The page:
South Korea president doesn’t allow prosecutors to search residence
The office of South Korea’s President Park Geun-hye has denied prosecutors access to the president’s residence for a search as part of investigations into a major corruption scandal.
Special prosecutors investigating the scandal are pressing to question the embattled president and search the presidential Blue House for information surrounding the controversy that has led to her impeachment by parliament in December last year.
Park’s office on Thursday rejected bids to conduct a search at her residence, arguing that a law blocks most searches in locations holding state secrets.
The scandal in South Korea revolves around Choi Soon-sil, a friend of President Park’s. The former woman has been detained and is being tried over accusations that she interfered in government policy-making by abusing her friendship with the president.
She has repeatedly denied any wrongdoing, and in a recent appearance at the special prosecutor’s office, she shouted to reporters that she was giving forced confessions of colluding with Park in the alleged influence peddling.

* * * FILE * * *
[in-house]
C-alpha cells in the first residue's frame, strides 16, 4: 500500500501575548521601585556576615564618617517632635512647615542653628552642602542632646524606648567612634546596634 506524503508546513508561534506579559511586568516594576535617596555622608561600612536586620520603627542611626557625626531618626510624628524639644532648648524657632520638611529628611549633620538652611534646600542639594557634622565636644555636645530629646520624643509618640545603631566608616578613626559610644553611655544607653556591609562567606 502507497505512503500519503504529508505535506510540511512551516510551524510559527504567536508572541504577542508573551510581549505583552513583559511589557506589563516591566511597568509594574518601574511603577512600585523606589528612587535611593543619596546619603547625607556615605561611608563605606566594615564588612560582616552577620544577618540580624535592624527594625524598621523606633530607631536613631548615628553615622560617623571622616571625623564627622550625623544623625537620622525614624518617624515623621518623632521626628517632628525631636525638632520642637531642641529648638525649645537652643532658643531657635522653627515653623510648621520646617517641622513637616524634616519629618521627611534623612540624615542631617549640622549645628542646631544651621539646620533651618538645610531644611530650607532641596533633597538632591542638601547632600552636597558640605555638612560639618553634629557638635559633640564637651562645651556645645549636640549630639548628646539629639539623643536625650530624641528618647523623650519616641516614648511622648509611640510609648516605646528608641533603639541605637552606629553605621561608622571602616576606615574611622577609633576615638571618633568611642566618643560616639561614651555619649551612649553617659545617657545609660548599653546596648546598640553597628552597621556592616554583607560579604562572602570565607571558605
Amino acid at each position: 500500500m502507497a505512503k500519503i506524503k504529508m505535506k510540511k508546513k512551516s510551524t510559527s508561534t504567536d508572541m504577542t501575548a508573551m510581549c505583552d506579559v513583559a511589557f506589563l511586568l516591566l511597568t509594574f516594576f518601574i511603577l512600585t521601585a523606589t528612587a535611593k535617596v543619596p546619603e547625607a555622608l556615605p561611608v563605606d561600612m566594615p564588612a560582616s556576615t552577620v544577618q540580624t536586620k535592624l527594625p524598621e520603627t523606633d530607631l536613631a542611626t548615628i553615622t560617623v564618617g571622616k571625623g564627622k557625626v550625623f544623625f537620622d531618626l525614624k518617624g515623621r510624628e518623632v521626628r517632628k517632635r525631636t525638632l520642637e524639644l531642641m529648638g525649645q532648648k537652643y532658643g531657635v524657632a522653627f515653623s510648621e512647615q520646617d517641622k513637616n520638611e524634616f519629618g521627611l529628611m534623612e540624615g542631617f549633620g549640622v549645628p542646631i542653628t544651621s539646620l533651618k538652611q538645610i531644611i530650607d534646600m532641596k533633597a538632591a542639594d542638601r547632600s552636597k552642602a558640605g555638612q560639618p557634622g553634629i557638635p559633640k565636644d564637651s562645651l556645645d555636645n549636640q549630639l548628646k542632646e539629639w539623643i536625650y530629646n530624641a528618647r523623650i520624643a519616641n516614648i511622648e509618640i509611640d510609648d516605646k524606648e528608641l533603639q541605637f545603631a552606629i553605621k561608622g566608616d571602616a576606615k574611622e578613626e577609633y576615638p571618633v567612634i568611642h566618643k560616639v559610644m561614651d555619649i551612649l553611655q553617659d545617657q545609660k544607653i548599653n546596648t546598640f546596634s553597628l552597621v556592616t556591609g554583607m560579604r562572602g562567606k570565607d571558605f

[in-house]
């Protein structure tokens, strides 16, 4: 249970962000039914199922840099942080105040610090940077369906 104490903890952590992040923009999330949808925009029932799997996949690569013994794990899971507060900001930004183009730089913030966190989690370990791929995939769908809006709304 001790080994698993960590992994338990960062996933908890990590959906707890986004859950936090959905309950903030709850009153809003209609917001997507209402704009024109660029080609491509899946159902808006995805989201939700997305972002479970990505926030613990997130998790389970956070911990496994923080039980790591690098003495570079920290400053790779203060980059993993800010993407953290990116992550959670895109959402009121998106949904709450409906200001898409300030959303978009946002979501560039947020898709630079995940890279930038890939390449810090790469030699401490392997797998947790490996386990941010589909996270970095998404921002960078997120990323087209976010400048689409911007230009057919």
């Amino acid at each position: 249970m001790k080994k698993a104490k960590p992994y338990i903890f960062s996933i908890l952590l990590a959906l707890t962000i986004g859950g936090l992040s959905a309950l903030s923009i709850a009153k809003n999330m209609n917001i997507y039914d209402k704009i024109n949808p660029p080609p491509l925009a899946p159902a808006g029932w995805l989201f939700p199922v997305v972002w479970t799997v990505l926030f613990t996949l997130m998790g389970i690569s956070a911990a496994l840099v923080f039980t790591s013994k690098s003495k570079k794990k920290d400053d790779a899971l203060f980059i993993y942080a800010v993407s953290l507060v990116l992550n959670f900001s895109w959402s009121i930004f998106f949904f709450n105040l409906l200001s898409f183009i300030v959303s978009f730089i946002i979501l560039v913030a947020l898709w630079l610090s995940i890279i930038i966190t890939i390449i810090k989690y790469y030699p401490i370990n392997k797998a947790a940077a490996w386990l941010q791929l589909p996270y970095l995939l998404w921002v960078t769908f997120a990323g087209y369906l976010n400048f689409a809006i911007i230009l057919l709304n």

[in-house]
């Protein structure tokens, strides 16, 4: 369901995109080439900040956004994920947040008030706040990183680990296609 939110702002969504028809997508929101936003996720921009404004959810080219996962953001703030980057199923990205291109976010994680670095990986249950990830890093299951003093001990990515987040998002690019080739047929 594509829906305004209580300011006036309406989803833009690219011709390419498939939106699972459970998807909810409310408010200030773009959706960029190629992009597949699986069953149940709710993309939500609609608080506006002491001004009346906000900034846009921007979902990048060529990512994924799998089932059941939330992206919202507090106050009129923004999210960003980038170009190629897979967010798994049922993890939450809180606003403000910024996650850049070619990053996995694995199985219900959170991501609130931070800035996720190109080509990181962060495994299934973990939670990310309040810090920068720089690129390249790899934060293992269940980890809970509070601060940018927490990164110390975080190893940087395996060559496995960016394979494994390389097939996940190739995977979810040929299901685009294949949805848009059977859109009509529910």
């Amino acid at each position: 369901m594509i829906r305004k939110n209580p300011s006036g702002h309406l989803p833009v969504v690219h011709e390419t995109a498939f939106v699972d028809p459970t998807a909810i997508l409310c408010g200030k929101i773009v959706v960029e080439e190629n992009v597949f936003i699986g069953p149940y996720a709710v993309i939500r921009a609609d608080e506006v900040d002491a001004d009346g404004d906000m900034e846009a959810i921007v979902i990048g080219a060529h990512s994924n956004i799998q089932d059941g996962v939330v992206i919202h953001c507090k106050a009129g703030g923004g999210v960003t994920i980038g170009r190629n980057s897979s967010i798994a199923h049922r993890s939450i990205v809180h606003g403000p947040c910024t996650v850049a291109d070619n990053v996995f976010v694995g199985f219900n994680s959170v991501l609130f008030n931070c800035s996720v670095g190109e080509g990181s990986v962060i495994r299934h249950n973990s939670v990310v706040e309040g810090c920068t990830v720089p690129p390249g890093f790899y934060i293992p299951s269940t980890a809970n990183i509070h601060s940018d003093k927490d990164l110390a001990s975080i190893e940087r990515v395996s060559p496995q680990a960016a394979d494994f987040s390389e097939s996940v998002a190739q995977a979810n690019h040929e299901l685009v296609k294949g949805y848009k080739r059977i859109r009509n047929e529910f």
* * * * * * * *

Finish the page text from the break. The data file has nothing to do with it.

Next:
Choi was taken into the special prosecutor’s office on an arrest warrant after her refusal to respond to several summons for questioning.
The South Korean Constitutional Court is, meanwhile, holding deliberations on whether to uphold the legislative impeachment vote against Park.
Judges sitting on the Constitutional Court panel are expected to issue a verdict next month although they have until May to do so. The ruling is essential to determine the president’s fate. If confirmed, Park would be ousted and an election would be called within 60 days. If not, she would be reinstated.